Bridgeport Music, Inc. v. Dimension Films
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|Bridgeport Music, Inc. v. Dimension Films|
|Court||United States Court of Appeals for the Sixth Circuit|
|Full case name||Bridgeport Music, Inc., et al. v. Dimension Films, et al.|
|Date decided||June 3, 2005|
|Citation(s)||410 F.3d 792|
|Judge(s) sitting||Ralph B. Guy, Jr., Ronald Lee Gilman, and Judith M. Barzilay (sitting by designation)|
|Prior action(s)||230 F. Supp. 2d 830 (M.D.Tenn. 2002) (granting summary judgment for defendant), rev'd, 383 F.3d 390 (6th Cir. 2004), rehearing granted in part and opinion amended, 401 F.3d 647 (6th Cir. 2004)|
|district court erroneously granted summary judgment for defendant on claim for copyright infringement based on fact that defendant's copying of plaintiff's copyrighted sound recording was merely de minimis. Court of Appeals rejects de minimis defense to claim for copyright infringement of a sound recording.|
Bridgeport Music, Inc. v. Dimension Films, 410 F.3d 792 (6th Cir. 2005), is a court case that has proved important in defining American copyright law for recorded music. The case centered on N.W.A.’s song “100 Miles and Runnin’” and Funkadelic's “Get Off Your Ass and Jam.” Essentially, N.W.A. sampled a two-second guitar chord from Funkadelic's tune, lowered the pitch and looped it five times in their song. This was all done without Funkadelic's permission and with no compensation paid to Bridgeport Music, which claims to own the rights to Funkadelic's music. Bridgeport brought the issue before a federal judge, who ruled that the incident was not in violation of copyright law.
The U.S. Court of Appeals for the Sixth Circuit reversed the decision and ruled that the sampling was in violation of copyright law. Their argument was that with a sound recording, an owner of the copyright on a work had exclusive right to duplicate the work. Under this interpretation of the copyright law, usage of any section of a work, regardless of length, would be in violation of copyright unless the copyright owner gave permission. In its decision, the court wrote: "Get a license or do not sample. We do not see this as stifling creativity in any significant way." This decision effectively eliminates the de minimis doctrine for digitally sampling recorded music in the Sixth Circuit, and has affected industry practice. However, the court expressly noted that the decision did not preclude the availability of other defenses, such as fair use, even in the context of "sampling." Thus, in the Sixth Circuit, defendants who digitally sampled may not rely on the de minimis doctrine to say that they copied such a small amount that they are not liable for copyright infringement. However, they may still argue that their use of the sample is still a fair use--that is, that the use is transformative, for noncommercial purpose, copied only a small amount, the original had a thin copyright, or the copying did not harm the market for the original work or its derivatives.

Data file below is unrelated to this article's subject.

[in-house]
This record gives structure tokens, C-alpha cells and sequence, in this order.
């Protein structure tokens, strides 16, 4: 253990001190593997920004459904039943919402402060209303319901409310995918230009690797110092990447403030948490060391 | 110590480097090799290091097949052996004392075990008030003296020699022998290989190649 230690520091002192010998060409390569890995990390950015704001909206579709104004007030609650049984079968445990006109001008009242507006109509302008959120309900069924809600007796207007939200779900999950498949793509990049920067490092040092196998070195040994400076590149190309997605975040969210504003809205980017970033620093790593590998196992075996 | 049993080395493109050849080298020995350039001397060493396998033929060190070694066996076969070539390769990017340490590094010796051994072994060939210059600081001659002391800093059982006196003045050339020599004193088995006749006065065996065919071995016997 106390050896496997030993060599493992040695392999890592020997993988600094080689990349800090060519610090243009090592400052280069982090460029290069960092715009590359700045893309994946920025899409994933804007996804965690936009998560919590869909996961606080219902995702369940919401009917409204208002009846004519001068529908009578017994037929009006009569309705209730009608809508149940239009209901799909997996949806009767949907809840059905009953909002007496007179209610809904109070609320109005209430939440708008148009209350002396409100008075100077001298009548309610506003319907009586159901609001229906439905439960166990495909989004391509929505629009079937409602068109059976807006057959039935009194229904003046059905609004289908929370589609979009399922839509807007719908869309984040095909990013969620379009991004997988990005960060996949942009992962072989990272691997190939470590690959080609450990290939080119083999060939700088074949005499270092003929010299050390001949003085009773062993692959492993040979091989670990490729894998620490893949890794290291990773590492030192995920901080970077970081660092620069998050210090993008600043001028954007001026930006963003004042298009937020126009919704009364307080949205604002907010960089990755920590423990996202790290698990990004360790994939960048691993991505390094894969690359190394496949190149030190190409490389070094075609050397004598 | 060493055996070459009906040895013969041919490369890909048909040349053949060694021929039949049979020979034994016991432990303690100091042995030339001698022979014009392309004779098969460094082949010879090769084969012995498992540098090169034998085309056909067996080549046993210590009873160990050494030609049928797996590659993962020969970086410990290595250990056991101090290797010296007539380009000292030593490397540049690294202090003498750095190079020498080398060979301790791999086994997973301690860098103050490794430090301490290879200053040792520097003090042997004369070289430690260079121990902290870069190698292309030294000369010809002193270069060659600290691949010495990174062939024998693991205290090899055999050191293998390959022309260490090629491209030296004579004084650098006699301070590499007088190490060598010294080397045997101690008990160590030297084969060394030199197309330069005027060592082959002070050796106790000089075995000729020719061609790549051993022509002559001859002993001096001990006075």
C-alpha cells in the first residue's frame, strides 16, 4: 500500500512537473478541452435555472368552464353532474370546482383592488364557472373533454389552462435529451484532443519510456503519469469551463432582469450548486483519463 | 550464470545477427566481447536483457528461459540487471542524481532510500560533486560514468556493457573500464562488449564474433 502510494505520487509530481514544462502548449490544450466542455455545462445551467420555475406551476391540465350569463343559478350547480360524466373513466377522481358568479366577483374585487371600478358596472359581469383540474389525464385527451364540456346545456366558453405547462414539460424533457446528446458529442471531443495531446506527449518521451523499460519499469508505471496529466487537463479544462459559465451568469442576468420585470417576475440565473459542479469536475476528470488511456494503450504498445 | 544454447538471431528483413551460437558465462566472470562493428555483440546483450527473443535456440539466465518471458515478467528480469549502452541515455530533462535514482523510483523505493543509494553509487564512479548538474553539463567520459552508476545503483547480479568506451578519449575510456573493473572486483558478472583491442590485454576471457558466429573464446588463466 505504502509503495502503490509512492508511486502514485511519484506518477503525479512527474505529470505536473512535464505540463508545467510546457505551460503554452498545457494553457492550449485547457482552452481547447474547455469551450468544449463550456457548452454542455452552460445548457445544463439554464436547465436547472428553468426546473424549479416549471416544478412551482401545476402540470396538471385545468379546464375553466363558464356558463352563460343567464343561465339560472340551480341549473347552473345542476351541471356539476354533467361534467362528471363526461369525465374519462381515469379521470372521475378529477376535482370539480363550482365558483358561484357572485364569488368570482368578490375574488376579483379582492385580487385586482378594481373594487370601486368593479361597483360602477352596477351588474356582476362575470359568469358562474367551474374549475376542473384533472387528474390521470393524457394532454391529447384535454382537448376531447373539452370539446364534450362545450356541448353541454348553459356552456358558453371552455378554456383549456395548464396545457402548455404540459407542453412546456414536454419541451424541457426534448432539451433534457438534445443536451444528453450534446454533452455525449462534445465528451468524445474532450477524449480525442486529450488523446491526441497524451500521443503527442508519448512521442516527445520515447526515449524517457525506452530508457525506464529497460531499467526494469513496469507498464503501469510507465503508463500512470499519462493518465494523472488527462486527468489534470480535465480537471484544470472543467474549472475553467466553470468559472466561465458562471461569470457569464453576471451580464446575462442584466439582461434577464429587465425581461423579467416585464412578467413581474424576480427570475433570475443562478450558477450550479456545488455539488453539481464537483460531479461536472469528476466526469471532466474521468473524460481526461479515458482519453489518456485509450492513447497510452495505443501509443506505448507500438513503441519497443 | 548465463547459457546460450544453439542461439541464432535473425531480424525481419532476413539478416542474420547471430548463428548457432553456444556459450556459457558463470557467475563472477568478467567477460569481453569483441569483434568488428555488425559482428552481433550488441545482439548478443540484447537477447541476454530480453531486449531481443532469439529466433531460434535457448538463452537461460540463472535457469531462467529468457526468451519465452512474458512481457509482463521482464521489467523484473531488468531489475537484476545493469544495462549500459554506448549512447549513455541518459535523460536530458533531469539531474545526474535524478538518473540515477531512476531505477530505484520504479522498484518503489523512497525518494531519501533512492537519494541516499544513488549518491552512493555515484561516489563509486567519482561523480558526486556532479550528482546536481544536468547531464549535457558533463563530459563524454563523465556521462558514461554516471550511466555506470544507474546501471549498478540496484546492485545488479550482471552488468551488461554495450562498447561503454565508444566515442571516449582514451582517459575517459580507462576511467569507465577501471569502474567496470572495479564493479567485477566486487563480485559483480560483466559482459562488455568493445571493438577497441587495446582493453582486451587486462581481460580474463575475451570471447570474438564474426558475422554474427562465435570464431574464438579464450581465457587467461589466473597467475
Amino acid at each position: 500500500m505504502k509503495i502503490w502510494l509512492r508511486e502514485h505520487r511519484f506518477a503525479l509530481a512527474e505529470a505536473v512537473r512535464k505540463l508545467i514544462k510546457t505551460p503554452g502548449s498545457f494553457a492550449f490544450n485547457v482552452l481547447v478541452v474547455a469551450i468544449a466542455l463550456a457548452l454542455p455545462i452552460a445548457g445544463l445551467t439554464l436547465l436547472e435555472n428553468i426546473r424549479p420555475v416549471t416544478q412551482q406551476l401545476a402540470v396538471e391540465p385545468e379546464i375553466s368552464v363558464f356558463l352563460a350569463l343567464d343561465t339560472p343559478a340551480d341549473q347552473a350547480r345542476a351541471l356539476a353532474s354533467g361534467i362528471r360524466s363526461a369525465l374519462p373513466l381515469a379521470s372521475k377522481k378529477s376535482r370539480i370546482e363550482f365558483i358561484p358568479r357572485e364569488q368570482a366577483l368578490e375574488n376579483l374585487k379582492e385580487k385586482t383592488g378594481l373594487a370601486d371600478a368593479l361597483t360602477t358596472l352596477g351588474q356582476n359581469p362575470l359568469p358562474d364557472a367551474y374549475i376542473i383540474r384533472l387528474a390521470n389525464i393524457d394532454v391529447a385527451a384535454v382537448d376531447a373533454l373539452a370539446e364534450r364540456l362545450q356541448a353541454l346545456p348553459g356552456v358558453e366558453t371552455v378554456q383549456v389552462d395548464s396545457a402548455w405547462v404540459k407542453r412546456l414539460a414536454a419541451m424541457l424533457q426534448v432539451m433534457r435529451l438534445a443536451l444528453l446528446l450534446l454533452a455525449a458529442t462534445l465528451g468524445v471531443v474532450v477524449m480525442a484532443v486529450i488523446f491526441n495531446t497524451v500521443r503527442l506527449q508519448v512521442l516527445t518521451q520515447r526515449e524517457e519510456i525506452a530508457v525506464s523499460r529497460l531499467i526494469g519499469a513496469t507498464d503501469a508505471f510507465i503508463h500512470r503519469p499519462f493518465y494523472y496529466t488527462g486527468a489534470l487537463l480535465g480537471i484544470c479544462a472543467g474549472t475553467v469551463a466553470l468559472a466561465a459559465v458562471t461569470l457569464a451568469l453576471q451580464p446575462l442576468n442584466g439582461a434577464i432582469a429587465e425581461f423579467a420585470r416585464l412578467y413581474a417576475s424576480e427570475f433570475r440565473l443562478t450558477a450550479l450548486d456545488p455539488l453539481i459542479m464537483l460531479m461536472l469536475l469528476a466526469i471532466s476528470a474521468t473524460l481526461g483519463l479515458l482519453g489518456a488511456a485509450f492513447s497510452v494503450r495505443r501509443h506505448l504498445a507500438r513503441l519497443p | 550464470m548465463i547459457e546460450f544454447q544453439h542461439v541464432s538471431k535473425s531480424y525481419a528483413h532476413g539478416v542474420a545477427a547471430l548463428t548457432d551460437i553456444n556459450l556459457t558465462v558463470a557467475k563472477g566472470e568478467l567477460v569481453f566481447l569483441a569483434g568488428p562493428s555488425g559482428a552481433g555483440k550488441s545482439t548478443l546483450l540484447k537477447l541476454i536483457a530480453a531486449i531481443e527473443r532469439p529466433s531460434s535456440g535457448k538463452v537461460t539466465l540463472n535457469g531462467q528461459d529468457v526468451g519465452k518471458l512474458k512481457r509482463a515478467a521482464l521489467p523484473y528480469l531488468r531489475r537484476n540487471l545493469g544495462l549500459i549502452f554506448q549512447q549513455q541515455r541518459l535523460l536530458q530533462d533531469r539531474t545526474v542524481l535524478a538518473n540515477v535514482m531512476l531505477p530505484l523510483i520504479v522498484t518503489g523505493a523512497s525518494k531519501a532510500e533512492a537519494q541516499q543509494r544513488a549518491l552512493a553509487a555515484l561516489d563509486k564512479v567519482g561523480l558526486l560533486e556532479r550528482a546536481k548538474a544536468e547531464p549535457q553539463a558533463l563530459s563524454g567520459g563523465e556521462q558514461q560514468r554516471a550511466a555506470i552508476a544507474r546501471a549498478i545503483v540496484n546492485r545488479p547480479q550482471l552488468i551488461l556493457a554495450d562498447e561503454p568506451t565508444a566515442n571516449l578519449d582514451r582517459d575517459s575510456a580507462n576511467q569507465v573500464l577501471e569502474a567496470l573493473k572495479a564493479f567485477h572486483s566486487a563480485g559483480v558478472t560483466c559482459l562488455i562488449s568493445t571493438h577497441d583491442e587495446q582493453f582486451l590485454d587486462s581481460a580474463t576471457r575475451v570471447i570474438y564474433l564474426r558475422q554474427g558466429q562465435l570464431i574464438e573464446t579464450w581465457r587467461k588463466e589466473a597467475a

New York University musicologist and sampling expert Lawrence Ferrara describes the effects of the Bridgeport case on sample-based music as, "extremely chilling, because it basically says that whatever you sample has to be licensed, in its most extreme interpretation." It is important to note that Prof. Ferrara has been engaged by the major record labels in numerous cases and has benefited financially by taking this position even when the samples were quite substantial (see Case No. 06-6294. Bridgeport Music, et al. v. Justin Combs Publishing, et al.). Moreover, supporters of a more tolerant approach to sampling often fail to acknowledge that sampling involves an actual physical taking and use for profit of the work and investment of other musicians and producers without permission or compensation.
A new concept for dealing with such issues as this has been discussion in the music world on creating a Compulsory Sampling License model.
The case is also influential in the rest of the world: on November 20, 2008, the electronic pioneers Kraftwerk were successful in a landmark case "Metall Auf Metall" in the Federal Court of Justice of Germany (Bundesgerichtshof, abbreviated BGH), which quotes Bridgeport Music, Inc. v. Dimension Films and decided that even the smallest shreds of sounds are copyrightable and that the sampling of a drum beat can be copyright infringement. Under German law, however, this results de lege lata. The BGH only mentioned the Bridgeport-case without discussing it.
- McLeod and DiCola. Creative License: The Law and Culture of Digital Sampling. p. 143.
- Conley, Neil; Braegelmann, Tom H. (2009). "English Translation: Metall auf Metall (Kraftwerk, et al. v. Moses Pelham, et al.), Decision of the German Federal Supreme Court no. I ZR 112/06, dated November 20, 2008". Journal of the Copyright Society 56: 1017. SSRN 1504982.
- For a comparison of Bridgeport and Metall auf Metall see Apel, Simon (2010). "Bridgeport Music, Inc. v. Dimension Films (USA), Metall auf Metall (Germany) and Digital Sound Sampling – "Bright Line Rules"?". Zeitschrift für Geistiges Eigentum/Intellectual Property Journal 3 (2): 331–350.; Apel, Simon, Der ausübende Musiker im Recht Deutschlands und der USA, pp. 299 et seq., 311 et seq. (Mohr Siebeck:Tübingen 2011) and Reilly, Tracy (2012). "Good Fences Make Good Neighboring Rights: The German Federal Supreme Court Rules on the Digital Sampling of Sound Recordings in Metall auf Metall". Minnesota Journal of Law, Science & Technology 13 (1): 153.
- Tim Wu, Slate, Nov. 16, 2006, "Jay-Z Versus The Sampling Troll: The Shady One-Man Corporation That's Destroying Hip-Hop"
- Full Text of Bridgeport Music, Inc. v. Dimension Films from FindLaw.
- Works related to Bridgeport Music, Inc. v. Dimension Films at Wikisource